Oculus Rift support has been tested with the Oculus Rift CV1. Presumably, it should work with the DK1 and DK2 insofar as the Oculus Utilities for Unity plugin works with those devices, but we haven’t done any testing (because we don’t have DK1s or DK2s).

We do not currently support OSVR, though this is something we have considered including – if you’d like to see OSVR support, let us know!

If you test the VR Simulator on any untested platforms, please drop us a line to let us know how it went!

The VR Simulator recognizes and supports input from the following devices:

  • Keyboard
  • Mouse
  • Gamepad (XBox One Controller, specifically)
  • HTC Wand (Vive Controllers)
  • Oculus Remote
  • Oculus Touch (theoretically! see note below)

Oculus Touch support has not been tested yet. That’s because while the Oculus Utilities for Unity do provide an API for interacting with the Touch, we don’t have any Touch controllers to test with.

If someone does have some Touch controllers and has tested the VR Simulator with them, please drop us a line!


Your Platform

Certain functionality that relies on the Oculus APIs may be limited on MacOS. This particularly relates to usage of calibrated play areas.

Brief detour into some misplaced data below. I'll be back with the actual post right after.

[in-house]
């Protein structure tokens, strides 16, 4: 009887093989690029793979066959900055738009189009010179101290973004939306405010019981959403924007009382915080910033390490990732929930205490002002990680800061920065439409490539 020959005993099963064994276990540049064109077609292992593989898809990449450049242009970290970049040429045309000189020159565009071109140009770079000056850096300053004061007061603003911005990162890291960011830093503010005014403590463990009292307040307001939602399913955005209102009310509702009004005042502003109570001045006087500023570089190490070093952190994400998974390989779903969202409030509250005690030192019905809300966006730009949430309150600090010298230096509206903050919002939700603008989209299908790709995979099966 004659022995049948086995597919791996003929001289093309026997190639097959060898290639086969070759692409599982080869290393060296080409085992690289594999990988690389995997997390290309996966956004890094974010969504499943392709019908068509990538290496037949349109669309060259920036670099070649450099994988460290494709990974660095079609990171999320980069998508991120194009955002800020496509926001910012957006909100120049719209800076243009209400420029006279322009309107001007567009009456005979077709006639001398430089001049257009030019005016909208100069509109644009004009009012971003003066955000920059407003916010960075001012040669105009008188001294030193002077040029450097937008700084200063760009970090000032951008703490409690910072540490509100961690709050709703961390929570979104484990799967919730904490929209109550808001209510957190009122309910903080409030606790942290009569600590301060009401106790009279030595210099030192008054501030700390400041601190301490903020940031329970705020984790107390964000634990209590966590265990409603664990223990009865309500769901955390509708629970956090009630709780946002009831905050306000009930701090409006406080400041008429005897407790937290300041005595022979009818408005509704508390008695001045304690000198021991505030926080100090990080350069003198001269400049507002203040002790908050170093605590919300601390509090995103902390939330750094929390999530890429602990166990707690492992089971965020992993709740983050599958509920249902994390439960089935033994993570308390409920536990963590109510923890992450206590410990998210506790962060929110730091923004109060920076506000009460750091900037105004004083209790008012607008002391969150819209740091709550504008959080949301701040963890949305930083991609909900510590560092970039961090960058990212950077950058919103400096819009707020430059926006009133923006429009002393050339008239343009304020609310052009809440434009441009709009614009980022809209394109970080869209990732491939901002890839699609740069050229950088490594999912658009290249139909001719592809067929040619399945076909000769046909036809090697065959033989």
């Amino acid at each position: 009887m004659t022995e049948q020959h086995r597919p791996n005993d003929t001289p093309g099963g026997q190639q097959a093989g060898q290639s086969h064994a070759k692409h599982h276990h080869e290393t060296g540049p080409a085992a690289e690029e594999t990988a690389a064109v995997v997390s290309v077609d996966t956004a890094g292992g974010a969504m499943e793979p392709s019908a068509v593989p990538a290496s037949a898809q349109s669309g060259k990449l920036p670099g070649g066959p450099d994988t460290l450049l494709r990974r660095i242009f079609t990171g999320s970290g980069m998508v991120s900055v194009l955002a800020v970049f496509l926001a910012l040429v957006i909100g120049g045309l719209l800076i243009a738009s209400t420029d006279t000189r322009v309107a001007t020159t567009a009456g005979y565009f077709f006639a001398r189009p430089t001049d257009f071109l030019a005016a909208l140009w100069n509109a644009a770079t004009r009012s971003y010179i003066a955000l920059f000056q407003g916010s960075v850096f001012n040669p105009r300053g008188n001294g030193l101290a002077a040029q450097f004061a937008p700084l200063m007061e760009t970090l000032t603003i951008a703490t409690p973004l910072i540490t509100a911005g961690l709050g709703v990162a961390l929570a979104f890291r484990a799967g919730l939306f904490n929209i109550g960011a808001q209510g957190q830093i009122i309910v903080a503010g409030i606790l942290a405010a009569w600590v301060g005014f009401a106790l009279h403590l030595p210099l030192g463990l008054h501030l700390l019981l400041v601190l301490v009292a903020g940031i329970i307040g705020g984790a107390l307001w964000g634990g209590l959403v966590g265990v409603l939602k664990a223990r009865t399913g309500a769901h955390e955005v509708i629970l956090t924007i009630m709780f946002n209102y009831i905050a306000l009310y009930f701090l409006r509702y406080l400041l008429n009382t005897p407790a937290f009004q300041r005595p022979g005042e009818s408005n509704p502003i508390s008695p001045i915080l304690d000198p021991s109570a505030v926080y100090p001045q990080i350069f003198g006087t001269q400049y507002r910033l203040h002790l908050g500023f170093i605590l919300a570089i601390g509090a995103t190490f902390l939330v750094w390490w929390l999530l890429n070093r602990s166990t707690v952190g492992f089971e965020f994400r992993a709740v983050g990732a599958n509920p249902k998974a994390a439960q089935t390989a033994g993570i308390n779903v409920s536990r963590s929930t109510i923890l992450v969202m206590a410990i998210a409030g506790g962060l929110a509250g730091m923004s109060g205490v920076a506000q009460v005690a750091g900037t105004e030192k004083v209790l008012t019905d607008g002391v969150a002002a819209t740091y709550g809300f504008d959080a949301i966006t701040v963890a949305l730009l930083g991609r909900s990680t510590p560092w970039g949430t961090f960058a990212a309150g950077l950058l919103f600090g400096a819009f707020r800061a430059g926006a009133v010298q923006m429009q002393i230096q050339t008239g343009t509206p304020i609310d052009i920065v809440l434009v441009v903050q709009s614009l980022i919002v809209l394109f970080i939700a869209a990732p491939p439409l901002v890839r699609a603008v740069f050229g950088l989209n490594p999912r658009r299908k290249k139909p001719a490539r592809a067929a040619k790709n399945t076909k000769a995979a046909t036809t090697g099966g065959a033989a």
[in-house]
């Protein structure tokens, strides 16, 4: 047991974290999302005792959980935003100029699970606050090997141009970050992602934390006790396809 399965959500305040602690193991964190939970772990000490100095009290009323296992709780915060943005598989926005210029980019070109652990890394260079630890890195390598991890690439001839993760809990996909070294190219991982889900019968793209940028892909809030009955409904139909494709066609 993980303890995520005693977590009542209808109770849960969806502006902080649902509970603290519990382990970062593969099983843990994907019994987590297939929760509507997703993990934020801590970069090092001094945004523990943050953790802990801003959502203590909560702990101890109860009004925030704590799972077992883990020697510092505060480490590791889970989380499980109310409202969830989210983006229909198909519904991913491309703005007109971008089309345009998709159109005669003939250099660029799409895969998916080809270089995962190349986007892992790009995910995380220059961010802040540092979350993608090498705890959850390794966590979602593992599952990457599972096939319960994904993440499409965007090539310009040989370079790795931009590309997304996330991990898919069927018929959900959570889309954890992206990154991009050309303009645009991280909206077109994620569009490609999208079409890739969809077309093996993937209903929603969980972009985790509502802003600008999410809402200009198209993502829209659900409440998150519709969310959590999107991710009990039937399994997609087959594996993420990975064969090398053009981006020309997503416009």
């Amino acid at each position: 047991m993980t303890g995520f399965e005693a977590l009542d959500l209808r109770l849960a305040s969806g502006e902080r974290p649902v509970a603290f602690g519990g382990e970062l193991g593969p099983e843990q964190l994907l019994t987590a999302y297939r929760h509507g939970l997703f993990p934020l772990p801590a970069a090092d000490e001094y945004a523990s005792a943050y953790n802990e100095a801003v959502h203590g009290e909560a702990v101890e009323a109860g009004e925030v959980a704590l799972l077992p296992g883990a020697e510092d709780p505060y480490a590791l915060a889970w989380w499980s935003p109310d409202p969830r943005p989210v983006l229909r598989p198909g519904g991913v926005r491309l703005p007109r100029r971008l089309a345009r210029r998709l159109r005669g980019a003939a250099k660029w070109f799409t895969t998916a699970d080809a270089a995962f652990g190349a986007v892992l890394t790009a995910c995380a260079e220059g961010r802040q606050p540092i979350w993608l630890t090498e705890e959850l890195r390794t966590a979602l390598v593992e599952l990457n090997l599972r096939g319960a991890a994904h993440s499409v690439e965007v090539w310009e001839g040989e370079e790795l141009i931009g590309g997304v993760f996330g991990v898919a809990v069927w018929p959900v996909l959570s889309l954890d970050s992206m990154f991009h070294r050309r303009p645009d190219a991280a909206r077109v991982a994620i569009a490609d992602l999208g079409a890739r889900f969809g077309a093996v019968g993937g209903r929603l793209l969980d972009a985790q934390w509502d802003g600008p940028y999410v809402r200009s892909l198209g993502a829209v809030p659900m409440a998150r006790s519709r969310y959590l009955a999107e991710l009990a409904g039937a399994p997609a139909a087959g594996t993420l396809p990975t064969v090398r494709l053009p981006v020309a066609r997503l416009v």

Your Project

Your Unity project must contain:

Your Scene

Your VR scene must contain:

  • The SteamVR:[CameraRig] prefab, and/or;
  • The Oculus:OVRCameraRig prefab, and/or;
  • The Oculus:OVRPlayerController prefab (which itself contains the Oculus:OVRCameraRig prefab), and/or;
  • A custom Camera Rig gameobject.

If you are using a custom Camera Rig, or if you have customized one of the SteamVR or Oculus Utilities camera rig prefabs (changing its name in particular), the VR Simulator will still work. However, you will need to configure the CameraRig property explicitly when configuring the VR Simulator.

How Does It Work?

Once you’ve imported the VR Simulator into your project, just drag the [VRSimulator] prefab into your VR scene – and that’s it! You can then edit the VR Simulator‘s configuration settings by clicking on the [VRSimulator] gameobject in your hierarchy.

And that’s it!

For more details on working with the VR Simulator, please take a look at: